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FAQ How can Content Assist make me the fastest coder ever?

When extending Eclipse, plug-in authors are confronted with an overwhelming selection of API to choose from. In the good old days, books could be published with API references, and programmers could study the material and recite the proper incantations to drive the relatively simple APIs. With modern APIs, this is no longer possible. There simply is too much to read and remember. Content Assist to the rescue!

Content Assist can take the guesswork out of coding in a number of ways:

  • Finding a given type.

Assume that you are writing some code and want to use a button in your UI. You start typing the letter “B” and don’t remember the rest of the word. Simply press Ctrl+Space, and the Java tooling will present you with a list of all types that start with the letter “B.” The list starts with Boolean. Keep typing, and the list narrows down. After typing But, you get to choose between java.awt.Button and org.eclipse.swt.widgets.Button. Choose the one you like, and the editor inserts the class and inserts an import statement for the class at the same time.

  • Finding a given field or method.

After typing a dot after a certain expression, Content Assist will suggest all possible fields and methods applicable to the expression’s result type. This functionality is very useful for discovering what operations can be applied to a given object. Combined with pervasive use of getters and setters, browsing an API is really simple. For the Button example, continuations for get show all attributes that can be obtained from a button. The ones starting with set show the attributes that can be modified. Another frequent prefix used while writing plug-ins is add to add event listeners. Having Content Assist at your fingertips definitely improves coding speed by combining intuition with content-assisted browsing.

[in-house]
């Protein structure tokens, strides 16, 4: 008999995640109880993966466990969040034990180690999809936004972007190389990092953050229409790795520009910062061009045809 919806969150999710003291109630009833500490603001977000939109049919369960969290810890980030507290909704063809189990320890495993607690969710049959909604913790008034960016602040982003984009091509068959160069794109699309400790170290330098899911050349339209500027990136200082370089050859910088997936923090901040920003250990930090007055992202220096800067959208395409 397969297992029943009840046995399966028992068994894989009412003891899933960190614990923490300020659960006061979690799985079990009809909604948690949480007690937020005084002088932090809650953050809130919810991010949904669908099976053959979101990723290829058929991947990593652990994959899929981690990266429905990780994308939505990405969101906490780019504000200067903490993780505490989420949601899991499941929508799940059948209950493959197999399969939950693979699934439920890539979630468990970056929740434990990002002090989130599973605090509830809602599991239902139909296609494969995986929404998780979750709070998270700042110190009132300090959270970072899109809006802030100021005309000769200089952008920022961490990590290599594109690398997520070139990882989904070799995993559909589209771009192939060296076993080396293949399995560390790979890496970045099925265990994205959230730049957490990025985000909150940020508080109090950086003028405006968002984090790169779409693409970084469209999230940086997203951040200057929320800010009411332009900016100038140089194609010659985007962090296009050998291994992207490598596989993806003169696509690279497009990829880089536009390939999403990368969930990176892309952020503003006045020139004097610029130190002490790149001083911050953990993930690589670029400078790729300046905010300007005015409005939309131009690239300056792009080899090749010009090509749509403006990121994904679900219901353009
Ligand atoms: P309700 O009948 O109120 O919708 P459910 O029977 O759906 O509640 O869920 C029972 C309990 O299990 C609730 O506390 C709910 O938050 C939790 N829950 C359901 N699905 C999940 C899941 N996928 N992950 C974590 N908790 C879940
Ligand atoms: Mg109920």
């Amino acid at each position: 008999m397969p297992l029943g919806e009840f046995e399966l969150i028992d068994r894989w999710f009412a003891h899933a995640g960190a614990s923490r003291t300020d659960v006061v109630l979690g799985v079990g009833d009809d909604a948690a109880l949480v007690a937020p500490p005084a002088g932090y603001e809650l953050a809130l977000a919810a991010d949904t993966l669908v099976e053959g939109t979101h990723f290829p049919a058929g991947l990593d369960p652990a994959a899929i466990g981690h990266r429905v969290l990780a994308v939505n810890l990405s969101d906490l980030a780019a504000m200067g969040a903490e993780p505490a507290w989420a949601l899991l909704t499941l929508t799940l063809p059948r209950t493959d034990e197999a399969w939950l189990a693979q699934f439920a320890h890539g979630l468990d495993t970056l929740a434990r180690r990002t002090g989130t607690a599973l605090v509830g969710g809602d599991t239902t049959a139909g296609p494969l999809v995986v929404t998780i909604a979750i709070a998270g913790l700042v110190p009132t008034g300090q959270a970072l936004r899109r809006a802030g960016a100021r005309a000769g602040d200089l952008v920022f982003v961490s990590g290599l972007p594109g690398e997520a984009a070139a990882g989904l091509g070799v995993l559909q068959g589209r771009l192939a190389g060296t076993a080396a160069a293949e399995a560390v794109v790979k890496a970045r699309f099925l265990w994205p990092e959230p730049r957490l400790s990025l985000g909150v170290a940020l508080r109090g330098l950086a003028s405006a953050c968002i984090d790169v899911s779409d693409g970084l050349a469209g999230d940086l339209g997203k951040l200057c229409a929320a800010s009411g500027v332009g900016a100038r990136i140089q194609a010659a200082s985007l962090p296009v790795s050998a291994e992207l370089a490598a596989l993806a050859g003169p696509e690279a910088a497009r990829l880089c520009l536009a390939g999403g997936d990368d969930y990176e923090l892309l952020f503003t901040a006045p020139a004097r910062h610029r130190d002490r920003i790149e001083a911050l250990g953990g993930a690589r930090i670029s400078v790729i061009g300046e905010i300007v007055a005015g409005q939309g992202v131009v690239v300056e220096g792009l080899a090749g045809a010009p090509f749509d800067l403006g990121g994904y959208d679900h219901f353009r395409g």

• Entering method parameter values.

When entering Ctrl+Space after the “(” for a method call, Content Assist will provide the expected type name for each parameter. When you advance to the next parameter—by pressing a comma—the Content Assist hints move along with you. This is especially useful for overloaded methods with ambiguous signatures and for methods with many parameters.

  • Overriding inherited methods.

Invoke Content Assist when the cursor is between method declarations. Proposals will be shown for all possible methods that can be overridden from superclasses.

  • Generating getters and setters.

Between two method declarations, type get, and invoke Content Assist. Proposals will be shown for creating accessor methods for any fields in the class that do not yet have an accessor. The same applies for generating setter methods by invoking Content Assist on the prefix set.

  • Creating anonymous inner classes.

Eclipse likes loose coupling and hence works a lot with listeners that are registered on demand. The listeners implement a given interface with methods that are called when the event of interest happens. Typical usage is to declare an anonymous inner class, as in this example:

button.addSelectionListener(new SelectionAdapter() {
    public void widgetSelected(SelectionEvent e) {
        // do something here

Here is how an experienced Eclipse user might enter that code using Content Assist.

but<Ctrl+Space> select 'button'
.add<Ctrl+Space> select 'addSelectionListener'
new Sel<Ctrl+Space> select 'SelectionAdapter'
() { <Ctrl+Space> select 'widgetSelected'

Note that Content Assist is also available inside javadoc comments and can help when declaring fields and can assist with named local variables and method arguments. In FAQ How do I add Content Assist to my language editor? we explain how Content Assist is implemented in Eclipse.

Also note that Content Assist can be fully customized from the Java > Editor preference page.

See Also:

FAQ How can templates make me the fastest coder ever?

FAQ How do I add Content Assist to my language editor?

This FAQ was originally published in Official Eclipse 3.0 FAQs. Copyright 2004, Pearson Education, Inc. All rights reserved. This text is made available here under the terms of the Eclipse Public License v1.0.

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